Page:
In the tradition of some of the most famous and successful franchises of the past 60 years,

Five Guys Burger and Fries is intentionally generic.

Everything is carefully designed to get you in and out as quickly as possible (though the guys might want to add a third and fourth cash register and extra staff on the weekends). If you didn’t get it by their name,

the guys make burgers and fries and not much else.

The menu is intentionally small but they do give you a

great selection of toppings so you can customize your burger

and feel like you’re ordering something special. The truth is you’re not.

The food is just a notch above most fast food restaurants (as is the pricing).

My double-cheeseburger with mushrooms and grilled onions did taste good and at $5.29

it seemed like a fair price.

The Cajun fries I stole from my friend’s plate were flavorful

and I felt better knowing they had been made in peanut oil. About an hour later, my meal sat in my stomach like a stone. I felt like I’d been duped. 

If you’re wondering like I was where the guys get their burgers, the Five Guys website states that while their

meat is not organic and their cattle is not free range, their suppliers strictly follow USDA standards

. Hardly comforting, since the USDA condones the use of ammonia treated ground beef that makes it into 70% of the hamburgers served in the U.S.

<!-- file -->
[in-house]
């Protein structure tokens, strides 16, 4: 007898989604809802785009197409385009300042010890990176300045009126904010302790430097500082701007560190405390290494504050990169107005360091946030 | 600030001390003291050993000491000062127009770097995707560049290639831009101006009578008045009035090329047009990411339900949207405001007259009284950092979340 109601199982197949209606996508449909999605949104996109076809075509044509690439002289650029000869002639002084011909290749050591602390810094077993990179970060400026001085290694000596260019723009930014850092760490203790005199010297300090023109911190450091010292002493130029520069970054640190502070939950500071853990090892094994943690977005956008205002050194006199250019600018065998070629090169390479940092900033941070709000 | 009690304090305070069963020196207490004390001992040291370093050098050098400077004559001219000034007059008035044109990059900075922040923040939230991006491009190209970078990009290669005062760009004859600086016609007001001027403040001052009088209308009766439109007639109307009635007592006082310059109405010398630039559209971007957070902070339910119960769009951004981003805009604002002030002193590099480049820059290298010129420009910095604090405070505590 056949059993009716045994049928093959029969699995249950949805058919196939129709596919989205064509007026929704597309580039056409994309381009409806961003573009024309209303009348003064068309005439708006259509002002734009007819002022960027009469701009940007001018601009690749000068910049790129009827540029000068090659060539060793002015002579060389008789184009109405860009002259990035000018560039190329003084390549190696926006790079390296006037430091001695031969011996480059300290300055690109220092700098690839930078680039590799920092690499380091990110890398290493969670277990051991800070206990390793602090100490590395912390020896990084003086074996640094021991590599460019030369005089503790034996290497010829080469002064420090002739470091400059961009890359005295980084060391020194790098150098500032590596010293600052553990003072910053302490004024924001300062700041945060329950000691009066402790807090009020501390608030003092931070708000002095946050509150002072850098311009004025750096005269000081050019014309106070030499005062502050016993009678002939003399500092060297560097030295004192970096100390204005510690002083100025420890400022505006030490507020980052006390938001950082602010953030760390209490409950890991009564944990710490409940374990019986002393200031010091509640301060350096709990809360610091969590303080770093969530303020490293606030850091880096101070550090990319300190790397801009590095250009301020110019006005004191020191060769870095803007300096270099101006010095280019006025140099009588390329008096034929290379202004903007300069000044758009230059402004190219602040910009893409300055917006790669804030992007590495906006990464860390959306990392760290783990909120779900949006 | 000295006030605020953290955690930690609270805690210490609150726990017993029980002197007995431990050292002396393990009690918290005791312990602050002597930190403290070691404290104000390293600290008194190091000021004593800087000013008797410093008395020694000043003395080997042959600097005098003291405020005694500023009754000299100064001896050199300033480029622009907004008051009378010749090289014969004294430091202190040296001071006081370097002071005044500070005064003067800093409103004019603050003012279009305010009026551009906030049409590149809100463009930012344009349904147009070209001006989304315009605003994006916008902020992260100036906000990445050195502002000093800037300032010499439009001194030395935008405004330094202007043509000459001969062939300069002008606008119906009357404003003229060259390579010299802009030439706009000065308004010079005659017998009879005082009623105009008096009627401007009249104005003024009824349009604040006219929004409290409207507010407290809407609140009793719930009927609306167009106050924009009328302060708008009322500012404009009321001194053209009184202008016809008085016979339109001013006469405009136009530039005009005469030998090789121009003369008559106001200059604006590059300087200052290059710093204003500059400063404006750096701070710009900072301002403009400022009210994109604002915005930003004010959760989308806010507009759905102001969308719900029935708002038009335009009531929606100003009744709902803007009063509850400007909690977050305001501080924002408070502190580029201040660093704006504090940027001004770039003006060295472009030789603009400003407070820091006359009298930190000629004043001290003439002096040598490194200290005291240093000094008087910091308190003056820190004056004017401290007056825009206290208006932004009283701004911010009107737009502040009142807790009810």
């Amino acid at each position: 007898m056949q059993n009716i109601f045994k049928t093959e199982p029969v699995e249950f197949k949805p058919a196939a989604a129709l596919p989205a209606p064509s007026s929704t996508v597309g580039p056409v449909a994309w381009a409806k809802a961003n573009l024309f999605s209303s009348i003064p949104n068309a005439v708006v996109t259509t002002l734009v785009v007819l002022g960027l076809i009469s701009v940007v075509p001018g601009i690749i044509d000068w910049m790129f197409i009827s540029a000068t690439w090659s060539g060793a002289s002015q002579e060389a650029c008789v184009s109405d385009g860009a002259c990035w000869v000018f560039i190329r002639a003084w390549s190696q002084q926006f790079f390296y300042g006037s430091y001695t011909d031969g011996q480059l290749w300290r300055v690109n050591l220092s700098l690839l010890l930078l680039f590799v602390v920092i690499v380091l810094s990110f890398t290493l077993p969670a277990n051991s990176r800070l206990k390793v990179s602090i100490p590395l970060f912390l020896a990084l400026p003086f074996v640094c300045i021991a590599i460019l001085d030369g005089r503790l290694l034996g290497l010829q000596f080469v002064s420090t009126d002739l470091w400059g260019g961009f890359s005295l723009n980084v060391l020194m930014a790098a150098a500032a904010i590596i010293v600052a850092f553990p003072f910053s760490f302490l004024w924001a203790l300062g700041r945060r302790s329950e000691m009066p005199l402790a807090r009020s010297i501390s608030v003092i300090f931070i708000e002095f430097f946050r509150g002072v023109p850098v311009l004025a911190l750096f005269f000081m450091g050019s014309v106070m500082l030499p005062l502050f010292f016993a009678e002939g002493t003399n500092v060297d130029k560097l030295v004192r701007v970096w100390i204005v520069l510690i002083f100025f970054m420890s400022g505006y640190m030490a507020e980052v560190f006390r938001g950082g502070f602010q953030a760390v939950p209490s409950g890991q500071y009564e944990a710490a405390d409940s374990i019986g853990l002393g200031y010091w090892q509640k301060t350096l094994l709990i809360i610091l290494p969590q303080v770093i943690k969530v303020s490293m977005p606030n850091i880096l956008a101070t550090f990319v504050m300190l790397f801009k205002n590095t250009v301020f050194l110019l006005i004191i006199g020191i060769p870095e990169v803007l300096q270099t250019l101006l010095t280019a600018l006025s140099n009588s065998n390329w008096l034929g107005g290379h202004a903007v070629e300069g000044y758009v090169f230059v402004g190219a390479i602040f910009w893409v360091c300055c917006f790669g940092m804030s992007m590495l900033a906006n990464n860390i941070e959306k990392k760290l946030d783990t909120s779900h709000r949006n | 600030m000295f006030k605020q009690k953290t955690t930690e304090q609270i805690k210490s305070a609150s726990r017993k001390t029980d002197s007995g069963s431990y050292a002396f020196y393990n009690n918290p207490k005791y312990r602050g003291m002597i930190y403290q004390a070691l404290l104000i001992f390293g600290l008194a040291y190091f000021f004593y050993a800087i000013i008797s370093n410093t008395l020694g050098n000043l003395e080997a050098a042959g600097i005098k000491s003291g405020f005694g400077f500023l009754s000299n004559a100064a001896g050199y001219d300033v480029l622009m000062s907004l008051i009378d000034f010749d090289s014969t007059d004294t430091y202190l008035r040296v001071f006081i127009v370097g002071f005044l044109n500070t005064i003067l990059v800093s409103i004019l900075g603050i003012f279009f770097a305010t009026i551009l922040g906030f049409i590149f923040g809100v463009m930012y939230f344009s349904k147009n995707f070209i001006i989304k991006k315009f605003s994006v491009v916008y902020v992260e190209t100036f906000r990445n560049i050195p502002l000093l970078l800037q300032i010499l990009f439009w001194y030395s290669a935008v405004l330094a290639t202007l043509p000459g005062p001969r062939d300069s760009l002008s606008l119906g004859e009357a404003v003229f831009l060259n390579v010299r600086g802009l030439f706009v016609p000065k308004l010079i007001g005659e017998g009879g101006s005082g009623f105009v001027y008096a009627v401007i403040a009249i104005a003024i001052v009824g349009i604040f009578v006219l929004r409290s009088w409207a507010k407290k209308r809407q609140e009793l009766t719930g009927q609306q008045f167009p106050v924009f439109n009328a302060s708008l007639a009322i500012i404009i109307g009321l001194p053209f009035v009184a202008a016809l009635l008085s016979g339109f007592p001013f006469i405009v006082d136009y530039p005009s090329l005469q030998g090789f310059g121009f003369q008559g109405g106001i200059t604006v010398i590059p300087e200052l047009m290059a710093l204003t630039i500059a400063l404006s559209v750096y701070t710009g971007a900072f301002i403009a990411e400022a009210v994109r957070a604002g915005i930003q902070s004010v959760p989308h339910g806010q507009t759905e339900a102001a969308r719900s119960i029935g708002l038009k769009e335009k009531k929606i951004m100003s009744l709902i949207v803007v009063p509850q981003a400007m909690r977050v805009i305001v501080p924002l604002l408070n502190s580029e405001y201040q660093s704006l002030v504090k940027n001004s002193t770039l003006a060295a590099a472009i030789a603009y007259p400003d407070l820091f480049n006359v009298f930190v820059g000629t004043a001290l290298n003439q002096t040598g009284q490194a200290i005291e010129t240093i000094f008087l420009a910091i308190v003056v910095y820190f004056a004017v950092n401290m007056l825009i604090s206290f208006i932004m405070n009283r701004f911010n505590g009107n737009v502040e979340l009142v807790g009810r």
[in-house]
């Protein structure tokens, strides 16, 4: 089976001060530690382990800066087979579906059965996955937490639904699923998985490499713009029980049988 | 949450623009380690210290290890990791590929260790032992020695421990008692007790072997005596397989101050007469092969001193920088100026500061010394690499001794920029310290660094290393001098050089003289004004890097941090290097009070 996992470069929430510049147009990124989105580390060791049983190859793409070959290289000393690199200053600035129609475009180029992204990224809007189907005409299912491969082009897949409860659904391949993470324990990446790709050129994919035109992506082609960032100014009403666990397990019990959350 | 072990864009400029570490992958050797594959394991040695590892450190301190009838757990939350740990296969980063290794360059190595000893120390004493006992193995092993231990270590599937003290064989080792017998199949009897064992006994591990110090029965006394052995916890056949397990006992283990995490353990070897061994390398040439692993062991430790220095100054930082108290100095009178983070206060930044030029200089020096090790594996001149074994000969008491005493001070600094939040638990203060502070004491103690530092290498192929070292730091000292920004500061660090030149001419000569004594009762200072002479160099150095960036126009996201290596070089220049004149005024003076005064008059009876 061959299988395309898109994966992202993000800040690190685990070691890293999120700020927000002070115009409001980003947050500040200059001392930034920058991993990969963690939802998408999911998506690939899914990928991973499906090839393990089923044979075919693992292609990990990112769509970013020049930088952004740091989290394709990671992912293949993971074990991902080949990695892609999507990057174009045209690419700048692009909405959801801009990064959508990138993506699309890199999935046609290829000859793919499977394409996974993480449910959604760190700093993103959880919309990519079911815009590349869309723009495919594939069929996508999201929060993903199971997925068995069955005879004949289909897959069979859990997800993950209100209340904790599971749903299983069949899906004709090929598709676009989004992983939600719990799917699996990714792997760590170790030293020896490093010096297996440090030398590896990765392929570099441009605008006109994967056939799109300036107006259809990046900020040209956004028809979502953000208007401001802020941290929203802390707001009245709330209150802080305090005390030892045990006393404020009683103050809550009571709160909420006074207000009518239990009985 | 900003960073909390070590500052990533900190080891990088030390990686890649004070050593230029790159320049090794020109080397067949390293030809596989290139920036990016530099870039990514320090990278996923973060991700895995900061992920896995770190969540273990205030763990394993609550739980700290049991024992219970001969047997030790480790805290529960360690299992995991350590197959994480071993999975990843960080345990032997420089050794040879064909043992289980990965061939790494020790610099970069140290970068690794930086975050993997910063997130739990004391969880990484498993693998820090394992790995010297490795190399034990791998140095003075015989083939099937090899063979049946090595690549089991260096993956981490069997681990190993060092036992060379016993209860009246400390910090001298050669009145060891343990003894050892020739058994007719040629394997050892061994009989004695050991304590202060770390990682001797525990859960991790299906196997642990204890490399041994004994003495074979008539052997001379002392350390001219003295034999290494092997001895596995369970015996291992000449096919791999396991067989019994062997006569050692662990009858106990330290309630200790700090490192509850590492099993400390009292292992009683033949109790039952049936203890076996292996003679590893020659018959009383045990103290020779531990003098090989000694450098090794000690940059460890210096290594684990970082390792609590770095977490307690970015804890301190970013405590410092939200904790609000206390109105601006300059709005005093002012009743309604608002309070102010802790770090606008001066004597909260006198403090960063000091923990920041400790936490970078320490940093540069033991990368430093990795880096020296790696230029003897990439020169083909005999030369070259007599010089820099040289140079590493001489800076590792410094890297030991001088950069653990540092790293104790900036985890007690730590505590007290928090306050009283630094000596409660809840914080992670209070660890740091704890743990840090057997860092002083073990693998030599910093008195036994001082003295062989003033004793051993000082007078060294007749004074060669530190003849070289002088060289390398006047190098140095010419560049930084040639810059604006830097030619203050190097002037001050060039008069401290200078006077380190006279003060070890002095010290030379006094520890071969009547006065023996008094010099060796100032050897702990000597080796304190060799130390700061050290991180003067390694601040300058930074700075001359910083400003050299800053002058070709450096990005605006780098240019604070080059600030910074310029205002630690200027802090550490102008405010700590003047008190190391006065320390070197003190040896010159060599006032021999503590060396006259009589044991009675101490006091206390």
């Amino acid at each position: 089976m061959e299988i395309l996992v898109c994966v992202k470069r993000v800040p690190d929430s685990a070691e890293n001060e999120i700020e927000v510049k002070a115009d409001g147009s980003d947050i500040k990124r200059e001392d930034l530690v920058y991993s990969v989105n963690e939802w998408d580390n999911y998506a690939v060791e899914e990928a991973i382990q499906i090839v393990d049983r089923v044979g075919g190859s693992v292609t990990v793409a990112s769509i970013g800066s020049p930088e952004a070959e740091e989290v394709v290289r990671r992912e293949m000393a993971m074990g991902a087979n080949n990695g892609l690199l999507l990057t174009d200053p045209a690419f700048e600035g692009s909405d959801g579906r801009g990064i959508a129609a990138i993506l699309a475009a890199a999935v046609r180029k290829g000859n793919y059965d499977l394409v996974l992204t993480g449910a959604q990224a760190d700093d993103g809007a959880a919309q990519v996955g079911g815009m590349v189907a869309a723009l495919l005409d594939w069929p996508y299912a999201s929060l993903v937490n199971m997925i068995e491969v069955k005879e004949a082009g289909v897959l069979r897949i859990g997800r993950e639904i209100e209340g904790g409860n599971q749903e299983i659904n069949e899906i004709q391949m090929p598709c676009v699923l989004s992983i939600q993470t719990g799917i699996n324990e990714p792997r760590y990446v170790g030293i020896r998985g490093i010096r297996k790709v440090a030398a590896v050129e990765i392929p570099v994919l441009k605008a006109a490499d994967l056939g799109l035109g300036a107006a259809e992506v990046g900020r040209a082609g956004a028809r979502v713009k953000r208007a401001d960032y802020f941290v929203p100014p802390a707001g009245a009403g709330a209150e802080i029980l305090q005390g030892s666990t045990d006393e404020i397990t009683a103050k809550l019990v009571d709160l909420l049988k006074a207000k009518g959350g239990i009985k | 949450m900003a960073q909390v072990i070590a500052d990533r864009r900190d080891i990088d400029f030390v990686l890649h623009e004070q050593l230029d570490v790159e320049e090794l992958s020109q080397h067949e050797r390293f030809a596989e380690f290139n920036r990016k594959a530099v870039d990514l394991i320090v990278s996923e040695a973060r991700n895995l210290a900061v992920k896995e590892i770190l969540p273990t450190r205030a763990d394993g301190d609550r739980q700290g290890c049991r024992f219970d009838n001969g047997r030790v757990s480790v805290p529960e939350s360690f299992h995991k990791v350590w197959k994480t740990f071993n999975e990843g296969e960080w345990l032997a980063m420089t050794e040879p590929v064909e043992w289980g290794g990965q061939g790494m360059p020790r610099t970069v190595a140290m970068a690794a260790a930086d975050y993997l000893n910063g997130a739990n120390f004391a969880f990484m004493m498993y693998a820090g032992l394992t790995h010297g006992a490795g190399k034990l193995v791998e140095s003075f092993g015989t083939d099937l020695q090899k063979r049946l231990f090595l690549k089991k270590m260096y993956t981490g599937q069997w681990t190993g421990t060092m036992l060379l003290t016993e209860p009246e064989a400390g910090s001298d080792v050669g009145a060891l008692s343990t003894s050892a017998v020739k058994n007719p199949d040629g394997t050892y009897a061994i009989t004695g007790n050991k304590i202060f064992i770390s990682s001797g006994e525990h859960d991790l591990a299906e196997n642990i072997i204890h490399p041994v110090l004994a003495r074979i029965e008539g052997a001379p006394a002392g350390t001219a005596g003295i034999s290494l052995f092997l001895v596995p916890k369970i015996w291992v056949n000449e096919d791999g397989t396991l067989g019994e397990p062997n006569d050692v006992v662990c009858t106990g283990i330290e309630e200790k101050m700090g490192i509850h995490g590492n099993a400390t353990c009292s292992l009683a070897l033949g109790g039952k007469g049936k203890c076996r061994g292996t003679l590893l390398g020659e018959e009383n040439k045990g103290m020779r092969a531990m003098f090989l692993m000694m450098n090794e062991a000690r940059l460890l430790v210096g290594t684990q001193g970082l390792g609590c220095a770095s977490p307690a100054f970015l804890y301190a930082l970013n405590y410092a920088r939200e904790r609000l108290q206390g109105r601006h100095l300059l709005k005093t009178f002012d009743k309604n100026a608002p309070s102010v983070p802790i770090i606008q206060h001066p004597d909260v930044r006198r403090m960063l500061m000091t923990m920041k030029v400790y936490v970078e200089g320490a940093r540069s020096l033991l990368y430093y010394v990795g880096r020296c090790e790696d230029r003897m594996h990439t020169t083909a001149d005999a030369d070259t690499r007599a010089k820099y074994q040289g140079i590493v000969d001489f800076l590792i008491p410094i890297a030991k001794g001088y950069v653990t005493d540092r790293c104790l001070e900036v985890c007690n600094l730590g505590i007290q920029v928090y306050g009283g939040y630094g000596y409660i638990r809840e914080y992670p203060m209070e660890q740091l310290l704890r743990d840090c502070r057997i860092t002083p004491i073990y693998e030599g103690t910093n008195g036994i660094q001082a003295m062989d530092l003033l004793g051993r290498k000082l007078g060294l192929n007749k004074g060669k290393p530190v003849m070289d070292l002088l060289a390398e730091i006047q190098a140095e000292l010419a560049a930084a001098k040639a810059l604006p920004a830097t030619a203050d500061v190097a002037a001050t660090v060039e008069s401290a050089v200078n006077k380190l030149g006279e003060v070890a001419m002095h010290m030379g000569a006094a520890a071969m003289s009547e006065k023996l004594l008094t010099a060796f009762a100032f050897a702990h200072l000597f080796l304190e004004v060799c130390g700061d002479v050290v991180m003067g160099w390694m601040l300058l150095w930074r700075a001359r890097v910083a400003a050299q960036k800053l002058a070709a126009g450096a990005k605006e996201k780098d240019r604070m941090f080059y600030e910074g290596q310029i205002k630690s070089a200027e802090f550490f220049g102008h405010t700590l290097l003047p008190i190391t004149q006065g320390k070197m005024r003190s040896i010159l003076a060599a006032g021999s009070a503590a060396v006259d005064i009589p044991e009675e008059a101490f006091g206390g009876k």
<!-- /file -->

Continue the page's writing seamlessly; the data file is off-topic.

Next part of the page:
I guess

the bottom line is if you’re in a hurry, traveling with kids or want some cheap comfort food than the Five Guys might be the place for you.

The inside is bright, the food comes relatively fast and while you wait there are peanuts to keep you happy and the floor is there to pick up your discarded shells. There’s also

bottomless cups of soda

to wash down your meal.  

If on the other hand you’re looking for tasty fast food with real nutritional value then expect to pay about twice as much for what they’re serving down the street at

The Organic Market.

Guy #5: Five Guys, Car & Driver style

by Greg Boosin, Brand Manager, Mastercard

The Highs:


solid quality burger

good enough to eat with no toppings.

"Have it your way" free toppings

....but the 5 guys actually mean it.  The dozens of permutations of topping combinations keep you thinking (and mouth watering) while waiting to order.  

Special shout out for the bacon

which was good (= crispy and lean) enough to pick off and eat on its own.

Solid value.  Fed 3 adults and 3 kids for $32!

The Lows:

Ugh, the wait.

 Both times I went the line was out the door the entire time. Each time it was 20 minutes to order and 20 minutes to get the food....despite no fewer than 18 people working behind the counter shoulder to shoulder.